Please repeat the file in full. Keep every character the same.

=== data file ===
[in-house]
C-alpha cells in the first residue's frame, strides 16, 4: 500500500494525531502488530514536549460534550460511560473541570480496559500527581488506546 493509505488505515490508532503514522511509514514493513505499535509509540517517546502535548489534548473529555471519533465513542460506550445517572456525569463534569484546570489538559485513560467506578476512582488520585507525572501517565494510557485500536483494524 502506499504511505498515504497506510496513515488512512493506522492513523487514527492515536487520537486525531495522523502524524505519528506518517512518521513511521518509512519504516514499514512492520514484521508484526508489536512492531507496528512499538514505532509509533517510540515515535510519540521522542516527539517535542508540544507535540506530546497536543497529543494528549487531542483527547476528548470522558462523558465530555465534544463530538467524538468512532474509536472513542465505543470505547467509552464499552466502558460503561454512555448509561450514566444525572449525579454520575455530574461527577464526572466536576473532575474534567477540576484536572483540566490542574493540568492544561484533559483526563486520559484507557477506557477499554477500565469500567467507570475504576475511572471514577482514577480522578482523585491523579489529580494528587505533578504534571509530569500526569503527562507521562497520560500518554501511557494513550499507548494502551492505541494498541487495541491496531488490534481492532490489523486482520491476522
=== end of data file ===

[in-house]
C-alpha cells in the first residue's frame, strides 16, 4: 500500500494525531502488530514536549460534550460511560473541570480496559500527581488506546 493509505488505515490508532503514522511509514514493513505499535509509540517517546502535548489534548473529555471519533465513542460506550445517572456525569463534569484546570489538559485513560467506578476512582488520585507525572501517565494510557485500536483494524 502506499504511505498515504497506510496513515488512512493506522492513523487514527492515536487520537486525531495522523502524524505519528506518517512518521513511521518509512519504516514499514512492520514484521508484526508489536512492531507496528512499538514505532509509533517510540515515535510519540521522542516527539517535542508540544507535540506530546497536543497529543494528549487531542483527547476528548470522558462523558465530555465534544463530538467524538468512532474509536472513542465505543470505547467509552464499552466502558460503561454512555448509561450514566444525572449525579454520575455530574461527577464526572466536576473532575474534567477540576484536572483540566490542574493540568492544561484533559483526563486520559484507557477506557477499554477500565469500567467507570475504576475511572471514577482514577480522578482523585491523579489529580494528587505533578504534571509530569500526569503527562507521562497520560500518554501511557494513550499507548494502551492505541494498541487495541491496531488490534481492532490489523486482520491476522